Monday, October 10, 2016

Fell Through The Skies: A Look At The Complete Version Of Big Star's Third From Omnivore Recordings

And then there were two, for a third. Big Star's Third is, in whatever title you choose, one of the most important works of art in the post-Beatles era. To say that is not to get all pretentious about what is, really, a bunch of Southern guys-slash-musical geniuses goofing around in the studio to see what will stick to the tape but, instead, a way to remind you that this is music that has spoken to so many already that to not have any working knowledge of it is to be illiterate in some sense as the record is that important to an understanding of contemporary music. That the "album" was never exactly finished, and the running order never quite finalized, has only made the packaged scraps from the fun times of these cats -- Alex Chilton and Jody Stehens and assorted producers and engineers and girlfriends -- the sort of release that allows for hours of investigation; if there was ever an album to get lost in, Third has been it. If Big Star was our Beatles on these shores, and the first 2 records like With The Beatles and Help!, then Third is The White Album. Big Star had gone from being a four-piece group to being simply Alex Chilton and Jody Stephens and the sound from everything that American power-pop was and would be, based on the template of the first 2 Big Star albums, to something closer to fractured chamber pop on Third.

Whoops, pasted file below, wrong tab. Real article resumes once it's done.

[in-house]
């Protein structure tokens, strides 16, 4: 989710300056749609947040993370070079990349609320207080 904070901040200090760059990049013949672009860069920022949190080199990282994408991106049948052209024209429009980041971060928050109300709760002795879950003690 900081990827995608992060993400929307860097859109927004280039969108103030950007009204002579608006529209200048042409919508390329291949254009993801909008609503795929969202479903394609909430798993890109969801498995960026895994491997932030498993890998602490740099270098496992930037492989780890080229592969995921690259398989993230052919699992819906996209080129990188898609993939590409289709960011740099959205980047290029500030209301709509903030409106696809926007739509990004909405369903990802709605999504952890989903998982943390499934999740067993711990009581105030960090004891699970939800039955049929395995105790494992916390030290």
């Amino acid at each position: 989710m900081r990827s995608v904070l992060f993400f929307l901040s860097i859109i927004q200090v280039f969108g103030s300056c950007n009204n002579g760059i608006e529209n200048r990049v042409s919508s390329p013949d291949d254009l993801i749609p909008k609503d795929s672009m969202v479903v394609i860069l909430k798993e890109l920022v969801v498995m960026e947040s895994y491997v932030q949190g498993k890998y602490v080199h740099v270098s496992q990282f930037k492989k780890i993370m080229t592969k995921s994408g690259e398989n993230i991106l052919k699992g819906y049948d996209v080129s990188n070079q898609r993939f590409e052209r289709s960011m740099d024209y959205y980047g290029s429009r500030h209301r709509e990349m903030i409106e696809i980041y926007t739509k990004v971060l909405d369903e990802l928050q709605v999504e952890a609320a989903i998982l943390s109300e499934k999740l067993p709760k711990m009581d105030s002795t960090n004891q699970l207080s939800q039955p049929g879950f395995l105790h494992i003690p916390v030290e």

Now many, many of you know this album. I mean you know it precisely like you know those Beatles records but maybe you've never heard it like you're gonna hear it on this one. Complete Third is an impressive compilation of the entire genesis of this album, from demos to rough mixes to finished tracks, and the 3-CD set is out Friday from Omnivore Recordings. And after listening to this lengthy collection in order I can say 2 things with utmost certainty: the first truth is that these cuts, especially the album versions, have never sounded this good before. Massive praise must be heaped on Cheryl Pawelski, Adam Hill, and Michael Graves for wrangling this material into sequence and restoring it in such as a way that listening to this set feels like you're hearing so much for the first time.